Sign in to follow this  
remdul

per triangle terain height

Recommended Posts

Hi, Until now I was doing my height lookup through a bilinear interpolation. I'm now trying to do it per triangle for accuracy, so it matches the visual terrain. But I sort of got stuck. When the two triangles normals are not parallel, the code below gives bad result (point at center is either above or below the surface in that case). I know why, but I can't really figure a way how to do it right. I think the last lerp is wrong.
float CTerrain::GetHeight(float x, float z) const
{
 float p1;
 float p2;
 float p3;
 float p4;
 float dx;                // [0-1] x coordinate
 float dz;                // [0-1] z coordinate
 float h_top;             // p1 to p2
 float h_btm;             // p3 to p4
 int fx = floor(x);
 int fz = floor(z);
 p1 = GetHeight(fx,     fz);
 p2 = GetHeight(fx + 1, fz);
 p3 = GetHeight(fx,     fz + 1);
 p4 = GetHeight(fx + 1, fz + 1);
 dx = x - fx;
 dz = z - fz;
 if (dx + dz < 1) {
  // triangle A
  h_top = Lerp(p1, p2, dx);
  h_btm = p3;
 } else {
  // triangle B
  h_top = p2;
  h_btm = Lerp(p3, p4, dx);
 }
 return Lerp(h_top, h_btm, dz);
}


Triangle A is top left (x-,z-), triangle B is bottom right (x+,z+). Source/pseudo code is highly appreciated, for I completely suck at math theory.

Share this post


Link to post
Share on other sites
I didn't look at your code too carefully, but the easiest way is probably to:

1. Identify the triangle corresponding to the point (I think you're already doing this?)

2. Use the plane equation of the triangle to solve for the height given the 2D point coordinates

You can test the first part by drawing the target triangle in a different color, just to make sure that you're getting the right one. The calculation in step 2 is pretty easy, but post back if you have any problems with it.

Share this post


Link to post
Share on other sites

extern float getheight(float x,float z){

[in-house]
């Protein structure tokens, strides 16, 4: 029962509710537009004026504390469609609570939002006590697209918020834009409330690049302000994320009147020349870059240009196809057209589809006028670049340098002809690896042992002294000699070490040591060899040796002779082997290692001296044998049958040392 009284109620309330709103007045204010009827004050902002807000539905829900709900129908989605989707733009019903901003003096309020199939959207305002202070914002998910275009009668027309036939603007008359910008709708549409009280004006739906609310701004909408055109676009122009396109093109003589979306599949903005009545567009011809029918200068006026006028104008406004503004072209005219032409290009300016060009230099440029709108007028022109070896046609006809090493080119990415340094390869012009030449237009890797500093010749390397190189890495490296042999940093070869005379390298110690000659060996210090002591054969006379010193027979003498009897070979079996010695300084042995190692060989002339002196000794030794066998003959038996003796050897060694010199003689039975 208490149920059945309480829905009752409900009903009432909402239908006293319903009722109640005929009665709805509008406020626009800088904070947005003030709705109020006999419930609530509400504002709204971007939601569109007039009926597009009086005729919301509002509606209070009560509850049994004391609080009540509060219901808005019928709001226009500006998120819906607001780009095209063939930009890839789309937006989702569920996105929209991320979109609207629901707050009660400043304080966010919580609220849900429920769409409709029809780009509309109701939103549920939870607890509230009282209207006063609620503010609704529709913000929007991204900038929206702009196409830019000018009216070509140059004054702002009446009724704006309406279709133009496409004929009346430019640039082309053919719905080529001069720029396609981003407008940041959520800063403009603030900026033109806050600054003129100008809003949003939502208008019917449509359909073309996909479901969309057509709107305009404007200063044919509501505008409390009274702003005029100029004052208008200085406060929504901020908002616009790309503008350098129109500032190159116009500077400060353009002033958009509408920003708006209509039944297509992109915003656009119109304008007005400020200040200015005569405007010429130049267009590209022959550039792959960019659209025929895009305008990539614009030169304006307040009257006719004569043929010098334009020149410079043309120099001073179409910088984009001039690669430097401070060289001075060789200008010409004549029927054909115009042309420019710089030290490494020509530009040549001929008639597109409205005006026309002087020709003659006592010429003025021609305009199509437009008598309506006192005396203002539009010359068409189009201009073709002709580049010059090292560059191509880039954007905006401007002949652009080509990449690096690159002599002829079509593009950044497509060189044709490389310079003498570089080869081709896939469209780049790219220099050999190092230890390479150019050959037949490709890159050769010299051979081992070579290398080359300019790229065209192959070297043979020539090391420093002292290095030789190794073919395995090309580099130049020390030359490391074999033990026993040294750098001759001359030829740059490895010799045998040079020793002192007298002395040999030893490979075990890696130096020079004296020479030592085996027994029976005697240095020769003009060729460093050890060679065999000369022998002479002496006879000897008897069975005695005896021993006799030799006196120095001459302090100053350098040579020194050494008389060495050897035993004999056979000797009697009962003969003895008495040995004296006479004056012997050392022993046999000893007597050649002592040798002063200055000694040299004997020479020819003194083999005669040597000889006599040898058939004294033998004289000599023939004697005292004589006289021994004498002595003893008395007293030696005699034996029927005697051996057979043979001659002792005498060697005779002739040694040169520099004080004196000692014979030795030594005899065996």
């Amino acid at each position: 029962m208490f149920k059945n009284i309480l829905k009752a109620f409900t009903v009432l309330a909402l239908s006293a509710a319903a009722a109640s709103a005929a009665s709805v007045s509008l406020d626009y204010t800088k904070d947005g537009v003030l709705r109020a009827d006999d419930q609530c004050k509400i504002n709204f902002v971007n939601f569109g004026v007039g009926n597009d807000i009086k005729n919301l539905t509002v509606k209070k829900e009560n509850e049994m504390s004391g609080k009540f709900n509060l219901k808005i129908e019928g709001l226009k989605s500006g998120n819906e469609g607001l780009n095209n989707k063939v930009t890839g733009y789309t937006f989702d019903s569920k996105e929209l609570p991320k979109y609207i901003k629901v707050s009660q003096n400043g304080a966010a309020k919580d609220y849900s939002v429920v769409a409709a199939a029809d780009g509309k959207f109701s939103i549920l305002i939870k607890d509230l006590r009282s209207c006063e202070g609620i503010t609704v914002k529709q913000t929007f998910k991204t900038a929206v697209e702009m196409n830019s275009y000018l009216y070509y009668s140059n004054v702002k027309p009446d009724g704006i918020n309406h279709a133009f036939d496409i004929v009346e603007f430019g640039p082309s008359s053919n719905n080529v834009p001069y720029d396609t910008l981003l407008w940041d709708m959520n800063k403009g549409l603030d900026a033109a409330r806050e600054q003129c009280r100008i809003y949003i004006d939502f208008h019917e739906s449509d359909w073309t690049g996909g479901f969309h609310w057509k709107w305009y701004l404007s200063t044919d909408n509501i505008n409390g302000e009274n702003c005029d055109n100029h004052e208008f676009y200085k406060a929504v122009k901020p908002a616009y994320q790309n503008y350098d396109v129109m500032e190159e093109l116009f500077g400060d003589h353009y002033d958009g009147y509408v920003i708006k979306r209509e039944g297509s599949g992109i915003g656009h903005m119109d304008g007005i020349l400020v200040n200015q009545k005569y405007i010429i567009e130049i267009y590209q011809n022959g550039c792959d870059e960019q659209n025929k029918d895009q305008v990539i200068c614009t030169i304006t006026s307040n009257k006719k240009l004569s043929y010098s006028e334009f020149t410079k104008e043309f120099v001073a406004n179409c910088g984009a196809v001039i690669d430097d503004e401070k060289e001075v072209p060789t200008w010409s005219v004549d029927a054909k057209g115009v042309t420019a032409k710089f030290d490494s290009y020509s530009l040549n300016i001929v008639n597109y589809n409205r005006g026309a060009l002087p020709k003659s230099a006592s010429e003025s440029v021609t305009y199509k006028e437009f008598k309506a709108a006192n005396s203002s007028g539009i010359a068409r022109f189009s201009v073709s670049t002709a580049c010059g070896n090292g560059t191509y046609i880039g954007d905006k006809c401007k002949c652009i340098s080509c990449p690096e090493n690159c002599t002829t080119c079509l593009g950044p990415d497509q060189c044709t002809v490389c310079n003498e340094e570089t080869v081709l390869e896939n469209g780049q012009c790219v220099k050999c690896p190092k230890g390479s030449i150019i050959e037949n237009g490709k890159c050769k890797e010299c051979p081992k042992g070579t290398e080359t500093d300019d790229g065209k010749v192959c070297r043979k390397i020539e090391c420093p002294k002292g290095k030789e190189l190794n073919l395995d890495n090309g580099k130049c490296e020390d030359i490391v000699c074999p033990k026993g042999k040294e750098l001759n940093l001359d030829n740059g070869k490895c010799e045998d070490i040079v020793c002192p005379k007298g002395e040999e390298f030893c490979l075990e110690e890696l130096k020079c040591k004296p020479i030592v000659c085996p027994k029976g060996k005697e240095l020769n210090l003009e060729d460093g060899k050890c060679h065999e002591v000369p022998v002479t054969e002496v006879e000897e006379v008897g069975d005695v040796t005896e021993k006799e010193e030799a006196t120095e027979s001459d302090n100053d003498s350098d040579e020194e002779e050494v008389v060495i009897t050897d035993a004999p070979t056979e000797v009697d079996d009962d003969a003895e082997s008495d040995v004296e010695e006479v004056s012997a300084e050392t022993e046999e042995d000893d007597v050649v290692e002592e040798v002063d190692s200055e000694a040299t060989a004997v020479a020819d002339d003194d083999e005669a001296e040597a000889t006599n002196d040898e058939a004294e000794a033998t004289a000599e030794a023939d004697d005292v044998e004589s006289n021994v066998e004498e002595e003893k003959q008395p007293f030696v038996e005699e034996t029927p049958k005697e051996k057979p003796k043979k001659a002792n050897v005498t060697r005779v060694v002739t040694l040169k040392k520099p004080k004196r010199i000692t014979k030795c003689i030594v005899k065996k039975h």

float r=0;//only r
int ix=(int) x, iz=(int) z;

if( ix<0 || iz<0 || ix+1>=heightmapx || iz+1>=heightmapz);
else{

x-=(float)ix;
z-=(float)iz;

float oneminusx=1-x;
float oneminusz=1-z;

r+=oneminusx*(heightmap[(ix+(iz*heightmapx))]);
r+=oneminusz*(heightmap[(ix+(iz*heightmapx))]);

r+=oneminusx*(heightmap[(ix+((iz+1)*heightmapx))]);
r+=z*(heightmap[(ix+((iz+1)*heightmapx))]);

r+=x*(heightmap[((ix+1)+((iz+1)*heightmapx))]);
r+=z*(heightmap[((ix+1)+((iz+1)*heightmapx))]);

r+=x*(heightmap[((ix+1)+(iz*heightmapx))]);
r+=oneminusz*(heightmap[((ix+1)+(iz*heightmapx))]);

r/=4;

return(r);
}
return(0);
}


Though I later optimised it this results in per tri height.

Share this post


Link to post
Share on other sites
Allright, I figured it out.

Here's the code:
float CTerrain::GetHeight(float x, float z) const
{
float p1;
float p2;
float p3;
float p4;
float dx;
float dz;
int fx = floor(x);
int fz = floor(z);
p1 = GetHeight(fx, fz);
p2 = GetHeight(fx + 1, fz);
p3 = GetHeight(fx, fz + 1);
p4 = GetHeight(fx + 1, fz + 1);
dx = x - fx;
dz = z - fz;
if (dx + dz < 1) {
return p1 + ((p2 - p1) * dx) + ((p3 - p1) * dz);
} else {
return p4 + ((p3 - p4) * (1 - dx)) + ((p2 - p4) * (1 - dz));
}
}





The idea is that (in case of triangle A) you calculate two vectors from p1 to p2 and p3, and use those two to 'transform' the point at (x,z). E.g.:

vx = p2 - p1
vz = p3 - p1
height = p1 + (vx * dx) + (vz * dz)

@Th0ughtCr1me: Doesn't your code do just a bilerp or something?

Share this post


Link to post
Share on other sites
No it's per triangle, and based on classic rasterization techniques. as is it results in a:

glBegin(GL_TRIANGLE_STRIP);
glVertex3f(1,0,0);
glVertex3f(0,0,0);
glVertex3f(1,0,1);
glVertex3f(0,0,1);
glEnd();

order, and is faster than a straight triangle check.

I'm Glad you got yours working though :)

Share this post


Link to post
Share on other sites

Create an account or sign in to comment

You need to be a member in order to leave a comment

Create an account

Sign up for a new account in our community. It's easy!

Register a new account

Sign in

Already have an account? Sign in here.

Sign In Now

Sign in to follow this